If an arrangement involves an accommodating party, again tainted element test will be satisfied. S. 97(3) explains that an accommodating party will be considered as such if the main purpose of direct or indirect participation of that party in an arrangement (whole or part) is to obtain a tax benefit for the assessee. It is not necessary that the accommodating party is a connected party or not. If there is an accommodating party or a connected person, then such persons can be ignored and the transaction can be considered to be have been undertaken by the assessee itself. It may be noted that the implication of GAAR is on the assessee and not on the accommodating party or connected person.
Illustration – A Ltd. exports goods to X Ltd. in Dubai. X Ltd. is owned by a Dubai resident who is not connected to Mr. A. X Ltd. sells goods at a profit. The entire transactions are managed by A. Then after a few years, X Ltd. gives a loan to A Ltd. as an ECB. After 5 years, the loan is written off as A Ltd. is making losses and cannot repay the loan. Thus tax free profits made by A Ltd. and parked with X Ltd., comes back as tax free loan. X Ltd. will be an accommodating party. The accommodating party can be disregarded and A Ltd. can be considered as the assessee for the entire transactions.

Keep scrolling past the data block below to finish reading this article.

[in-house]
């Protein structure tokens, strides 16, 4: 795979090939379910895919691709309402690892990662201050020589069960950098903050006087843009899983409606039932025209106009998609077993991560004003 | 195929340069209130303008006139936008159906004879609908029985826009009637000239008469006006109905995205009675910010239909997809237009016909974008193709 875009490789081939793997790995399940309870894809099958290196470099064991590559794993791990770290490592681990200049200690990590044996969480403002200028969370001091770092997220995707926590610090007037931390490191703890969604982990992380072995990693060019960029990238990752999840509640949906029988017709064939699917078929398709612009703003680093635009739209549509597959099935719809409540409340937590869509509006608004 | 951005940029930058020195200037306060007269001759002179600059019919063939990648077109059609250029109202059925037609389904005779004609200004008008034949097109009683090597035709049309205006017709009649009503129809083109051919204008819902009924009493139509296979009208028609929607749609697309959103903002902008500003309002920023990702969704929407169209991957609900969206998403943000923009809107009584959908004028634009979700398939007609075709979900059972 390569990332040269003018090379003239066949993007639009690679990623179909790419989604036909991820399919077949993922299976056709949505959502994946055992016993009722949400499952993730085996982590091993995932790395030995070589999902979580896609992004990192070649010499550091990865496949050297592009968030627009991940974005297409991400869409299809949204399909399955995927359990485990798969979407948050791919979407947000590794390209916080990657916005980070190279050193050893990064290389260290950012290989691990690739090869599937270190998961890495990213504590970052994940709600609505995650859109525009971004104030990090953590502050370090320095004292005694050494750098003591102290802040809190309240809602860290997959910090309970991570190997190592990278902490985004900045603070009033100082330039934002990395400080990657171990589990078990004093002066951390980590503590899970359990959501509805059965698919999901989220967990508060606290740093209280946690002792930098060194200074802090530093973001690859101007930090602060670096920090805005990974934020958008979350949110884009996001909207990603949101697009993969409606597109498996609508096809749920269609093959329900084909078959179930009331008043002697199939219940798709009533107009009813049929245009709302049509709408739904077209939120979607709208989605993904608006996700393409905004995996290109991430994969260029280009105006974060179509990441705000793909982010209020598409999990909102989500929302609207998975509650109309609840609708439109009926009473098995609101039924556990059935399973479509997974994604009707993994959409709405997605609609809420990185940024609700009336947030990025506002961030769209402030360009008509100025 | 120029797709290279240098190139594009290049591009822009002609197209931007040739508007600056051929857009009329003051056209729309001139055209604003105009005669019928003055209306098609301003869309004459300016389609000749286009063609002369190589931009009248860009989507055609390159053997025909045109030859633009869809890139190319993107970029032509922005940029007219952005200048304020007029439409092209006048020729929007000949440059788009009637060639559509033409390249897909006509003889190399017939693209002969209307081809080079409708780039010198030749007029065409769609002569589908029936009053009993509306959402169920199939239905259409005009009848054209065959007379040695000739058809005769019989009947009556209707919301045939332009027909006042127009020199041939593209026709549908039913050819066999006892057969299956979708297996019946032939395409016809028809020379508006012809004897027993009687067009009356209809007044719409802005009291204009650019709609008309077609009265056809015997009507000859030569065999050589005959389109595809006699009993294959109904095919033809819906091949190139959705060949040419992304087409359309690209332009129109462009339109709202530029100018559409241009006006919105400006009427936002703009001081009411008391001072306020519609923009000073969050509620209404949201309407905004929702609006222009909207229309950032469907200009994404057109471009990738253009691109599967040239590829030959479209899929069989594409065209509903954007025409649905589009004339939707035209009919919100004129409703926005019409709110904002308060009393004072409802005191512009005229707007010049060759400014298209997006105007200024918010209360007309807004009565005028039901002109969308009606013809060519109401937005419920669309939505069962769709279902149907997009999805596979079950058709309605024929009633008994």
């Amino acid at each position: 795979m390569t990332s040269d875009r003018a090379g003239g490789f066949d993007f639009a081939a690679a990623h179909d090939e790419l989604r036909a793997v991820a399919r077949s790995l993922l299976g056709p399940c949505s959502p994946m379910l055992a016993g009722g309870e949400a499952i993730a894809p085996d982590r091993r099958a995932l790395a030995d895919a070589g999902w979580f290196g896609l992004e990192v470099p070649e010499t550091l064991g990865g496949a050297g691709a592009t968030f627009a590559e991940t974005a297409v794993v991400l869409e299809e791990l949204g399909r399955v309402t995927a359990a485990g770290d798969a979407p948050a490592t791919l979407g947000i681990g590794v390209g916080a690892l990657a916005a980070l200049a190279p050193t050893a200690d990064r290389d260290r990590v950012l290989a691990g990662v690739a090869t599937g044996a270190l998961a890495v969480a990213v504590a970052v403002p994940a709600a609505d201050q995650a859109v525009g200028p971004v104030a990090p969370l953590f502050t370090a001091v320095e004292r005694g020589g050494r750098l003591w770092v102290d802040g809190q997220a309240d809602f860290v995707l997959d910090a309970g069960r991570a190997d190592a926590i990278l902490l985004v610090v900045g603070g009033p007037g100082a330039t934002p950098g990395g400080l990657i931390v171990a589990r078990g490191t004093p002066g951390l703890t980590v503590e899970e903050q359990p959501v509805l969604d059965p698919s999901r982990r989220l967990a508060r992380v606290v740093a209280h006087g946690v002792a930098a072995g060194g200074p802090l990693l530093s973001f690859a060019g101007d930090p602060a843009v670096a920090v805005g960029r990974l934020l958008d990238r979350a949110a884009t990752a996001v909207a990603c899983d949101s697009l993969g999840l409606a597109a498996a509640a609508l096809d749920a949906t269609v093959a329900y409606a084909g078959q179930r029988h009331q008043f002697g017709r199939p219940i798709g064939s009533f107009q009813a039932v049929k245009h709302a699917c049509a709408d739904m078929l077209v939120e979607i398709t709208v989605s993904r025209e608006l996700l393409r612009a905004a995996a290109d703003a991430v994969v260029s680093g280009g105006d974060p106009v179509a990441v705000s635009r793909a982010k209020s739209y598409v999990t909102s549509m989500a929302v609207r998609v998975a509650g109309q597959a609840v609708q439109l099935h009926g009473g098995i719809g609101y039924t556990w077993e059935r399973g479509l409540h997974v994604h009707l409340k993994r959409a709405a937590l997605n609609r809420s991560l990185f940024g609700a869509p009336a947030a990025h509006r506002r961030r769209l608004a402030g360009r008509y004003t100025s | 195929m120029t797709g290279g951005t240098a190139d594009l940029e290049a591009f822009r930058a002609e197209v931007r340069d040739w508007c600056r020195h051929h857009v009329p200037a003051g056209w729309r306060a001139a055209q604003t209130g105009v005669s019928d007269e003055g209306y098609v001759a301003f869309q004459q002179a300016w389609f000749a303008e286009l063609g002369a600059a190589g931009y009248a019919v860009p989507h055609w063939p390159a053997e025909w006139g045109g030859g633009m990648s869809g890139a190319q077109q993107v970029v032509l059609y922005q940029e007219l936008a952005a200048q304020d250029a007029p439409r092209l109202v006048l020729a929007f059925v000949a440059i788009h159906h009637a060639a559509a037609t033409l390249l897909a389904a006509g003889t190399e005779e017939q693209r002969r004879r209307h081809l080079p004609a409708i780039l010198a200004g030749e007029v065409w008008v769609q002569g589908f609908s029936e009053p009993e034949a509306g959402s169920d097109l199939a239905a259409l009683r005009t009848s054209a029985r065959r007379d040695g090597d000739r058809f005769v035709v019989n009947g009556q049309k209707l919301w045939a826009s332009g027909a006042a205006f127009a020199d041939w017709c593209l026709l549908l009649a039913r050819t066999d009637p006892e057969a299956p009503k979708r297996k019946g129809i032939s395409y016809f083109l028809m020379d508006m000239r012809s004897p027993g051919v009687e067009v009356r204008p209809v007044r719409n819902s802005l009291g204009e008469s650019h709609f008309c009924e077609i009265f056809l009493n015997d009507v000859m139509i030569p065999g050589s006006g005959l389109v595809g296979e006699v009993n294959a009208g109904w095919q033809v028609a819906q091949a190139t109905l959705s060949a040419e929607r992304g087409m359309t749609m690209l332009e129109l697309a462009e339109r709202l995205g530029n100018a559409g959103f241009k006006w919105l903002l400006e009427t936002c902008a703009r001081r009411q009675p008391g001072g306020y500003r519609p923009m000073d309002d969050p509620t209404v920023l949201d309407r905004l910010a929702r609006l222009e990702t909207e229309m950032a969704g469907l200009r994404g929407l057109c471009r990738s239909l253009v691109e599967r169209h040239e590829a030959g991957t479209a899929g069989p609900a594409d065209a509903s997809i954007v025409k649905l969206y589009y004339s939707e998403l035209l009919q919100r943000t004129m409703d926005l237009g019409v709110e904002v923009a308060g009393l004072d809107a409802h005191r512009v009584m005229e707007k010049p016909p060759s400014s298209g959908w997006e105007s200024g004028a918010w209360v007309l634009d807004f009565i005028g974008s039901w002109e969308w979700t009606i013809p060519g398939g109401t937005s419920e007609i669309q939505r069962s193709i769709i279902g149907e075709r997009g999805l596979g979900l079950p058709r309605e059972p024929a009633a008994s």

“Connected person” is defined in S. 102(4). It is a very wide definition. The first limb itself states that it includes persons who are connected directly or indirectly. But in what manner? On what account? Due to which factor? And the definition states directly or indirectly. Relatives, etc. are included in the definition. The first phrase is simply without any connection to any tests!
Then it further states that connected persons include relatives, director of a company, partner of a firm, entity which has substantial interest by these persons or their relatives, etc. The definition is on the lines of S. 40A(2)(b) which deals with reasonableness of payment of expenditure to related persons.
“Relative” has been defined in S. 102(7) to mean persons defined in S. 56(2)(vi). It is a very broad list of relatives. One may note that it does not refer to the meaning of relative u/s. 2(41) which is a narrower definition.